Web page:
In her book Apollo’s Angels, Jennifer Homans infamously announced that ballet is dying. Though the statement ruffled a lot of feathers in the ballet world, it’s not unreasonable to wonder what direction ballet will take in the 21st century.
Can money buy happiness? A recent study found that maybe it can—if you're buying an experience. Researchers at Cornell University and University of California, Berkeley, surveyed around 100 college students and more than 2,200 randomly chosen adults to see how they felt while waiting to purchase both material goods and entry to events.
The Vaganova Academy has been a powerhouse for supreme technicians and artists for centuries. Iconic names—Balanchine, Nureyev, and Zakharova, to name a few—have sprung from the St. Petersburg school. Vaganova training transforms students to master the most difficult aspects of ballet technique, allowing room to grow into the utmost performers.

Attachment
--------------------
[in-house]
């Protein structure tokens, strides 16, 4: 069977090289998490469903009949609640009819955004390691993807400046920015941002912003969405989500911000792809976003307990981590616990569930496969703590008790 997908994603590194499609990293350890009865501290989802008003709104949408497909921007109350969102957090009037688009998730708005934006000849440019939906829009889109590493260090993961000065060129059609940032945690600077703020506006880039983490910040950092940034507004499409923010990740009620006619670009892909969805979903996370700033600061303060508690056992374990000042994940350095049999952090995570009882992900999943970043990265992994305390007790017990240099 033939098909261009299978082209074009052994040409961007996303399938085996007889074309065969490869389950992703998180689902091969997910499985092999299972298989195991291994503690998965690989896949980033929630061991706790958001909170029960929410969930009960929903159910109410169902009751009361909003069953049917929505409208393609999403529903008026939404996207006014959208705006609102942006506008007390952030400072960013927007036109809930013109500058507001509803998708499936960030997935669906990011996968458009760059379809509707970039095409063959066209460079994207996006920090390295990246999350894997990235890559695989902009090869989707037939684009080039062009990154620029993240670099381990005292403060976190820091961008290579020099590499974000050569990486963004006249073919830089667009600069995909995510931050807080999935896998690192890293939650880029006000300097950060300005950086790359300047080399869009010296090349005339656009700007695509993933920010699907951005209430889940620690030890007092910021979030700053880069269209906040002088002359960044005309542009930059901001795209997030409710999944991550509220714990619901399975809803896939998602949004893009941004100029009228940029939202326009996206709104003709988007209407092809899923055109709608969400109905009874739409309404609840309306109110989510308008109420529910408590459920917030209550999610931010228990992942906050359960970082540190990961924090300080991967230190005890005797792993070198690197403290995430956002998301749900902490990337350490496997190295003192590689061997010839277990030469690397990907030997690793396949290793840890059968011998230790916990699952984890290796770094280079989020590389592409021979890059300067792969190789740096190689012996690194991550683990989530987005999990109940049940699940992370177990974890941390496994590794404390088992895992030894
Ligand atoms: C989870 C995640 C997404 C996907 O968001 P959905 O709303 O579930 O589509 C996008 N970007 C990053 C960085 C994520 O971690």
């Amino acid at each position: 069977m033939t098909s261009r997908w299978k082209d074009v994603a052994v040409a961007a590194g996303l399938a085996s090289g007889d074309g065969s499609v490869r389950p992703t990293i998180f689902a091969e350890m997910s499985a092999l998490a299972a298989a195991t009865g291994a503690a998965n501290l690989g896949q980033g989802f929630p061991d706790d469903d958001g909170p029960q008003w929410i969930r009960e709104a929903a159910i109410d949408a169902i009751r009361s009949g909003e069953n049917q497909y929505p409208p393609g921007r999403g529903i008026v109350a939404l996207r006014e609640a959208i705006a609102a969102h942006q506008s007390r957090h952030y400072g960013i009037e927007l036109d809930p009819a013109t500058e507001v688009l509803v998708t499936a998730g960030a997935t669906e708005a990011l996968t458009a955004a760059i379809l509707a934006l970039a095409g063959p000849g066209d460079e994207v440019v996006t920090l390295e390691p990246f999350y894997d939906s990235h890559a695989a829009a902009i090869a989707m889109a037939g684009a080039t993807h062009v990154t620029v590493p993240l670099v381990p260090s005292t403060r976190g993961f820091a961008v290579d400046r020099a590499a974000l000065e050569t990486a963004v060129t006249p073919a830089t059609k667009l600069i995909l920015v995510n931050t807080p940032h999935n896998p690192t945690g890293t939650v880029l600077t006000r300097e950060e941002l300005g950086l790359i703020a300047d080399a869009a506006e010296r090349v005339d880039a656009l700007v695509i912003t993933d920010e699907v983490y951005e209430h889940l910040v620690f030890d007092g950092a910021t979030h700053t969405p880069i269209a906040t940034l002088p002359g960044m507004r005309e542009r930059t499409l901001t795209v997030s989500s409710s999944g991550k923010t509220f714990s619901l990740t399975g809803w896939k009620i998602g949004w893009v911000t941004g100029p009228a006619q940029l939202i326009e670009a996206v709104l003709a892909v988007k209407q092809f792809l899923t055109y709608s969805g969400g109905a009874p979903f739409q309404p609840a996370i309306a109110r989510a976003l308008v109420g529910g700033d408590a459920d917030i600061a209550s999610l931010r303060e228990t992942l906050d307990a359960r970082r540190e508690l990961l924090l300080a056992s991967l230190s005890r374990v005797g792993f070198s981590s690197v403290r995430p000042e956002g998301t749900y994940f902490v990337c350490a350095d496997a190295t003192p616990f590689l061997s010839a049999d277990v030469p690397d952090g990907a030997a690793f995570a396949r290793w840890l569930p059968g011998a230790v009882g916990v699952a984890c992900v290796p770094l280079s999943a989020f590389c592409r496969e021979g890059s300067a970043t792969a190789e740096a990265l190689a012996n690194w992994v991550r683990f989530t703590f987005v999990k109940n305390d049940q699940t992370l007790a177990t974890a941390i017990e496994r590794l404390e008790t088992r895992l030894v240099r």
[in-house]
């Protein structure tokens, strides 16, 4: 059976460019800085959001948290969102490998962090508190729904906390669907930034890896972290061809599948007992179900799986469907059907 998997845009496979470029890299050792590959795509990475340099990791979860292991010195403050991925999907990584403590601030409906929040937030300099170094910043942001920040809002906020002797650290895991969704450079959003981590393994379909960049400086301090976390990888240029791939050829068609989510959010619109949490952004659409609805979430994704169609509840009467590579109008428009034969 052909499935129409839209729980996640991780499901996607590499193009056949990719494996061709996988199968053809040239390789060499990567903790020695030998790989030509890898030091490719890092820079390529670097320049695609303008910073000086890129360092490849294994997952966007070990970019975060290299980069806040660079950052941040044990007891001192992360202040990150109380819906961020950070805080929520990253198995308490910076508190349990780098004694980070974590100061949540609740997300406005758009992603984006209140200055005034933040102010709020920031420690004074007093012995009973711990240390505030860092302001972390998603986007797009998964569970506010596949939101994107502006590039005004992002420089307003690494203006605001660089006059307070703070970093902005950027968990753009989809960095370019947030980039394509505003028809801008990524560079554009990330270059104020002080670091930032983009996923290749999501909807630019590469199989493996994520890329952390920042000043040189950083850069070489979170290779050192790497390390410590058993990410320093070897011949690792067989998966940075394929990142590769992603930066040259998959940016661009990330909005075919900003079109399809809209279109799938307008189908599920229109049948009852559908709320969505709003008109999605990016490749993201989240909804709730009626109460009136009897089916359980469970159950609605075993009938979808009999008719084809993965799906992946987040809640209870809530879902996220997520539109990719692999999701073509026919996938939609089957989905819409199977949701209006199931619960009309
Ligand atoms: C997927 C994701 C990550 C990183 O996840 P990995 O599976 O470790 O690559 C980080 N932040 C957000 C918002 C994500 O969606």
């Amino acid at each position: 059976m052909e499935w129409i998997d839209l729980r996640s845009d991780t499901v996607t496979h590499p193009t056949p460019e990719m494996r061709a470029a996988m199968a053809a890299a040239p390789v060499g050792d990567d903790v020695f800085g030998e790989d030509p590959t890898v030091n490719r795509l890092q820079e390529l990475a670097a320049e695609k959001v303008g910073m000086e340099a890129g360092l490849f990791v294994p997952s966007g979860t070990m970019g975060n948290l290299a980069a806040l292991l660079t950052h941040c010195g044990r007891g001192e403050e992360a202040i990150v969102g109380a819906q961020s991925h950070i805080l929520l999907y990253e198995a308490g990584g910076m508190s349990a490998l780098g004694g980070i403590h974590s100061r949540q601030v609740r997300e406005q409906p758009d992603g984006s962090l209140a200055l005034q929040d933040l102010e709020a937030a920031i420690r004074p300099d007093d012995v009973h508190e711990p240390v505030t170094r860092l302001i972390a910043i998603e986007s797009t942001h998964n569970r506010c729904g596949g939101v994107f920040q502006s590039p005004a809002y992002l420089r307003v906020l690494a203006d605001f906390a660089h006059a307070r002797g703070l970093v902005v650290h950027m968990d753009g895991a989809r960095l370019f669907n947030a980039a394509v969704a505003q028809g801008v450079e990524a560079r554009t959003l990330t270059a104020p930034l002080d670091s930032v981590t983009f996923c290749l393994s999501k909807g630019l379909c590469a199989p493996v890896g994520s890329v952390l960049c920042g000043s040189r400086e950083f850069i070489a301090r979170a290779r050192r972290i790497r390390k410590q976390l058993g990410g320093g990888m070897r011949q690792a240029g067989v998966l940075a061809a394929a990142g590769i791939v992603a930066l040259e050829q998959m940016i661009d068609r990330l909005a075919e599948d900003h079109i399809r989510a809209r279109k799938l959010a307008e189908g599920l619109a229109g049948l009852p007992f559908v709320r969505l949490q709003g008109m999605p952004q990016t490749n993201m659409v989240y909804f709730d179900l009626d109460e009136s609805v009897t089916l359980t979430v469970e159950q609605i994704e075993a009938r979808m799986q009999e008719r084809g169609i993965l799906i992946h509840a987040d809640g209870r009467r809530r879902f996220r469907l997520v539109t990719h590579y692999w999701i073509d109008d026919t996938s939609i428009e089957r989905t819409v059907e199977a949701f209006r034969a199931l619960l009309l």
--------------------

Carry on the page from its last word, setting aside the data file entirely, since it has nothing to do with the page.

A quintessential Bournonville piece, Flower Festival in Genzano was originally a one-act ballet choreographed in 1858 for the Royal Danish Ballet. Although the full ballet was inspired by an Alexandre Dumas tale, today only the pas de deux survives. Nevertheless, the charming love story is still apparent in this flirtatious duet, which includes an entrance, two variations and a coda.
We all know that a cup of coffee can provide a much-needed energy boost during a long day of dance. And several studies from the past few months have reiterated that caffeine can improve athletes' performance in endurance activities. According to research from St. Mary's University in the UK, the thought is that caffeine increases the frequency or size of neural transmissions and helps to suppress pain.